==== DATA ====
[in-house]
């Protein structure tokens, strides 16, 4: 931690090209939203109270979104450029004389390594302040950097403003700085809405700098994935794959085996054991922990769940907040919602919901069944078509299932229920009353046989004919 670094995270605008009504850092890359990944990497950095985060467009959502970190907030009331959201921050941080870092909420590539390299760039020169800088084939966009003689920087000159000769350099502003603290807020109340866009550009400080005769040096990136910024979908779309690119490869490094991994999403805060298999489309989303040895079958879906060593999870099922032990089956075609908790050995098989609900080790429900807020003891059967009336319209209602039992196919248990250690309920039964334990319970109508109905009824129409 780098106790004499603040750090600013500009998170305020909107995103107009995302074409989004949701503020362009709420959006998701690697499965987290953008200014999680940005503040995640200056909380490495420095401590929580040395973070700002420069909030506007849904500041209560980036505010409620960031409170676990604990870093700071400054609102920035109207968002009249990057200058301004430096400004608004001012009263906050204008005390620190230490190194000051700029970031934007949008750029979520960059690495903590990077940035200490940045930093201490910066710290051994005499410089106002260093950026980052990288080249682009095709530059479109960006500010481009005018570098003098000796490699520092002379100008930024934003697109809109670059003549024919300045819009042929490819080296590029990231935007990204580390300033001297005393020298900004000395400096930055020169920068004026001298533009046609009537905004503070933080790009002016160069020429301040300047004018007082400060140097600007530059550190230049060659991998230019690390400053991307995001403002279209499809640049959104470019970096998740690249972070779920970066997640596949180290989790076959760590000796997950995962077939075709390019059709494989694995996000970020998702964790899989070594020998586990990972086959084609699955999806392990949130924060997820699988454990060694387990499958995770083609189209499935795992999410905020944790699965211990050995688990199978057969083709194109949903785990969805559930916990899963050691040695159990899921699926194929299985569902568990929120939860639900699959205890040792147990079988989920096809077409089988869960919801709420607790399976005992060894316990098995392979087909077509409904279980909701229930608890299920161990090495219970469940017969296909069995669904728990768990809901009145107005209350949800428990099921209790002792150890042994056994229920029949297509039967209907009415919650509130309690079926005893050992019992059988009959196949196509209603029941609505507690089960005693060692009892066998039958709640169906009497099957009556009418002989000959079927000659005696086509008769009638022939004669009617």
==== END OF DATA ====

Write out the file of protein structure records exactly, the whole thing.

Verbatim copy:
[in-house]
């Protein structure tokens, strides 16, 4: 931690090209939203109270979104450029004389390594302040950097403003700085809405700098994935794959085996054991922990769940907040919602919901069944078509299932229920009353046989004919 670094995270605008009504850092890359990944990497950095985060467009959502970190907030009331959201921050941080870092909420590539390299760039020169800088084939966009003689920087000159000769350099502003603290807020109340866009550009400080005769040096990136910024979908779309690119490869490094991994999403805060298999489309989303040895079958879906060593999870099922032990089956075609908790050995098989609900080790429900807020003891059967009336319209209602039992196919248990250690309920039964334990319970109508109905009824129409 780098106790004499603040750090600013500009998170305020909107995103107009995302074409989004949701503020362009709420959006998701690697499965987290953008200014999680940005503040995640200056909380490495420095401590929580040395973070700002420069909030506007849904500041209560980036505010409620960031409170676990604990870093700071400054609102920035109207968002009249990057200058301004430096400004608004001012009263906050204008005390620190230490190194000051700029970031934007949008750029979520960059690495903590990077940035200490940045930093201490910066710290051994005499410089106002260093950026980052990288080249682009095709530059479109960006500010481009005018570098003098000796490699520092002379100008930024934003697109809109670059003549024919300045819009042929490819080296590029990231935007990204580390300033001297005393020298900004000395400096930055020169920068004026001298533009046609009537905004503070933080790009002016160069020429301040300047004018007082400060140097600007530059550190230049060659991998230019690390400053991307995001403002279209499809640049959104470019970096998740690249972070779920970066997640596949180290989790076959760590000796997950995962077939075709390019059709494989694995996000970020998702964790899989070594020998586990990972086959084609699955999806392990949130924060997820699988454990060694387990499958995770083609189209499935795992999410905020944790699965211990050995688990199978057969083709194109949903785990969805559930916990899963050691040695159990899921699926194929299985569902568990929120939860639900699959205890040792147990079988989920096809077409089988869960919801709420607790399976005992060894316990098995392979087909077509409904279980909701229930608890299920161990090495219970469940017969296909069995669904728990768990809901009145107005209350949800428990099921209790002792150890042994056994229920029949297509039967209907009415919650509130309690079926005893050992019992059988009959196949196509209603029941609505507690089960005693060692009892066998039958709640169906009497099957009556009418002989000959079927000659005696086509008769009638022939004669009617």